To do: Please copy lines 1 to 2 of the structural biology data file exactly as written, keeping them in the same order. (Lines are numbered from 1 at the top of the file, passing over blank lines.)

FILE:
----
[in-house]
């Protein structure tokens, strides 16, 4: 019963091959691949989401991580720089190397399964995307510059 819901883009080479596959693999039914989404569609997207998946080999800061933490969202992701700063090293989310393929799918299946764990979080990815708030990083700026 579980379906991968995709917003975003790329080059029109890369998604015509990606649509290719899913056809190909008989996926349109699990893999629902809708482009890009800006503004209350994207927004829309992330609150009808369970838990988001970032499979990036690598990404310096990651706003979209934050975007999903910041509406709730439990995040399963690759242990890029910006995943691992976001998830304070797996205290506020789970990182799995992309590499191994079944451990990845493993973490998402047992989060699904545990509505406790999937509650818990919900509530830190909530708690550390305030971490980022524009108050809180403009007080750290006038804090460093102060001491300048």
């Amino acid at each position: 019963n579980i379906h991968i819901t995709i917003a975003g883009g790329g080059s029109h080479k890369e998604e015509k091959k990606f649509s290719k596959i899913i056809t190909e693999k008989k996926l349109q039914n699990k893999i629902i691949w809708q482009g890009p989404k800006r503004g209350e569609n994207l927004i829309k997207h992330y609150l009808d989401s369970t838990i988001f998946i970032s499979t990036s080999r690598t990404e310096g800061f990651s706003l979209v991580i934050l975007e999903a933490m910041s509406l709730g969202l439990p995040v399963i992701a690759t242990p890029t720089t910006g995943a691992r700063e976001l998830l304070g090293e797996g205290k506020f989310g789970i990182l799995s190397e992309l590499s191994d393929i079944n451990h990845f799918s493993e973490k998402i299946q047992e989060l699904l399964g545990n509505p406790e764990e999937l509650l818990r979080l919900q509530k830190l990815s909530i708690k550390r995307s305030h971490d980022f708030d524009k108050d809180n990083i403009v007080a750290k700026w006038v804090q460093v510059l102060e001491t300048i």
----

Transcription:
[in-house]
């Protein structure tokens, strides 16, 4: 019963091959691949989401991580720089190397399964995307510059 819901883009080479596959693999039914989404569609997207998946080999800061933490969202992701700063090293989310393929799918299946764990979080990815708030990083700026 579980379906991968995709917003975003790329080059029109890369998604015509990606649509290719899913056809190909008989996926349109699990893999629902809708482009890009800006503004209350994207927004829309992330609150009808369970838990988001970032499979990036690598990404310096990651706003979209934050975007999903910041509406709730439990995040399963690759242990890029910006995943691992976001998830304070797996205290506020789970990182799995992309590499191994079944451990990845493993973490998402047992989060699904545990509505406790999937509650818990919900509530830190909530708690550390305030971490980022524009108050809180403009007080750290006038804090460093102060001491300048």